Information for Patients
Most brain malformations begin long before a baby is born. Something damages the developing nervous system or causes it to develop abnormally. Sometimes it's a genetic problem. In other cases, exposure to certain medicines, infections, or radiation during pregnancy interferes with brain development. Parts of the brain may be missing, abnormally small or large, or not fully developed.
Treatment depends upon the problem. In many cases, treatment only helps with symptoms. It may include antiseizure medicines, shunts to drain fluid from the brain, and physical therapy.
There are head malformations that do not involve the brain. Craniofacial disorders are the result of abnormal growth of soft tissue and bones in the face and head. It's common for new babies to have slightly uneven heads, but parents should watch the shape of their baby's head for possible problems.
NIH: National Institute of Neurological Disorders and Stroke
Craniofacial is a medical term that relates to the bones of the skull and face. Craniofacial abnormalities are birth defects of the face or head. Some, like cleft lip and palate, are among the most common of all birth defects. Others are very rare. Most of them affect how a person's face or head looks. These conditions may also affect other parts of the body.
Treatment depends on the type of problem. Plastic and reconstructive surgery may help the person's appearance.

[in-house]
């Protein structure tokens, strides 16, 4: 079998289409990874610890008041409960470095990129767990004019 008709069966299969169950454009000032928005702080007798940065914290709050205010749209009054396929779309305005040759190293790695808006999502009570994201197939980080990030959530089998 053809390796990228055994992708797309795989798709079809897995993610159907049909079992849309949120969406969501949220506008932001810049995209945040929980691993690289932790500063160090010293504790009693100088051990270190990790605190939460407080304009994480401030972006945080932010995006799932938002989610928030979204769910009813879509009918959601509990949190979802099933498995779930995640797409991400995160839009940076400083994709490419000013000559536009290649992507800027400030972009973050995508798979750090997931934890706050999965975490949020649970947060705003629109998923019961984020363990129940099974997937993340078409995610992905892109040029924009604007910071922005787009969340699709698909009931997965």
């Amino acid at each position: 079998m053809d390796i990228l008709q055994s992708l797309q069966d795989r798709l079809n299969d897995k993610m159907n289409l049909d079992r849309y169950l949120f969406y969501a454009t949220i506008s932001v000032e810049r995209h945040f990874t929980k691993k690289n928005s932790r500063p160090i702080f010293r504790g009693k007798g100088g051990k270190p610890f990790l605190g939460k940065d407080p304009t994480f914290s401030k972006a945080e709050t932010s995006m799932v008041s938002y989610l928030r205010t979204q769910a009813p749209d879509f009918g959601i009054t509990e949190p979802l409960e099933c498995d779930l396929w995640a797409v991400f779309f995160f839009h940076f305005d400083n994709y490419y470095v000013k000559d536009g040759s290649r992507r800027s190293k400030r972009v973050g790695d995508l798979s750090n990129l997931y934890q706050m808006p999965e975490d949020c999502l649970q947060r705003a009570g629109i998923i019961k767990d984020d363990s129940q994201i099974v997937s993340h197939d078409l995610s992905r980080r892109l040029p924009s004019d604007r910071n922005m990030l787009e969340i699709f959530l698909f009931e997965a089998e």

Nonsyndromic holoprosencephaly Nonsyndromic holoprosencephaly is an abnormality of brain development that also affects the head and face. Normally, the brain divides into two halves (hemispheres) during early development. Holoprosencephaly occurs when the brain fails to divide properly into the right and left hemispheres. This condition is called nonsyndromic to distinguish it from other types of holoprosencephaly caused by genetic syndromes, chromosome abnormalities, or substances that cause birth defects (teratogens). The severity of nonsyndromic holoprosencephaly varies widely among affected individuals, even within the same family.Nonsyndromic holoprosencephaly can be grouped into four types according to the degree of brain division. From most to least severe, the types are known as alobar, semi-lobar, lobar, and middle interhemispheric variant (MIHV). In the most severe forms of nonsyndromic holoprosencephaly, the brain does not divide at all. These affected individuals have one central eye (cyclopia) and a tubular nasal structure (proboscis) located above the eye. Most babies with severe nonsyndromic holoprosencephaly die before birth or soon after. In the less severe forms, the brain is partially divided and the eyes are usually set close together (hypotelorism). The life expectancy of these affected individuals varies depending on the severity of symptoms.People with nonsyndromic holoprosencephaly often have a small head (microcephaly), although they can develop a buildup of fluid in the brain (hydrocephalus) that causes increased head size (macrocephaly). Other features may include an opening in the roof of the mouth (cleft palate) with or without a split in the upper lip (cleft lip), one central front tooth instead of two (a single maxillary central incisor), and a flat nasal bridge. The eyeballs may be abnormally small (microphthalmia) or absent (anophthalmia).Some individuals with nonsyndromic holoprosencephaly have a distinctive pattern of facial features, including a narrowing of the head at the temples, outside corners of the eyes that point upward (upslanting palpebral fissures), large ears, a short nose with upturned nostrils, and a broad and deep space between the nose and mouth (philtrum). In general, the severity of facial features is directly related to the severity of the brain abnormalities. However, individuals with mildly affected facial features can have severe brain abnormalities. Some people do not have apparent structural brain abnormalities but have some of the facial features associated with this condition. These individuals are considered to have a form of the disorder known as microform holoprosencephaly and are typically identified after the birth of a severely affected family member.Most people with nonsyndromic holoprosencephaly have developmental delay and intellectual disability. Affected individuals also frequently have a malfunctioning pituitary gland, which is a gland located at the base of the brain that produces several hormones. Because pituitary dysfunction leads to the partial or complete absence of these hormones, it can cause a variety of disorders. Most commonly, people with nonsyndromic holoprosencephaly and pituitary dysfunction develop diabetes insipidus, a condition that disrupts the balance between fluid intake and urine excretion. Dysfunction in other parts of the brain can cause seizures, feeding difficulties, and problems regulating body temperature, heart rate, and breathing. The sense of smell may be diminished (hyposmia) or completely absent (anosmia) if the part of the brain that processes smells is underdeveloped or missing.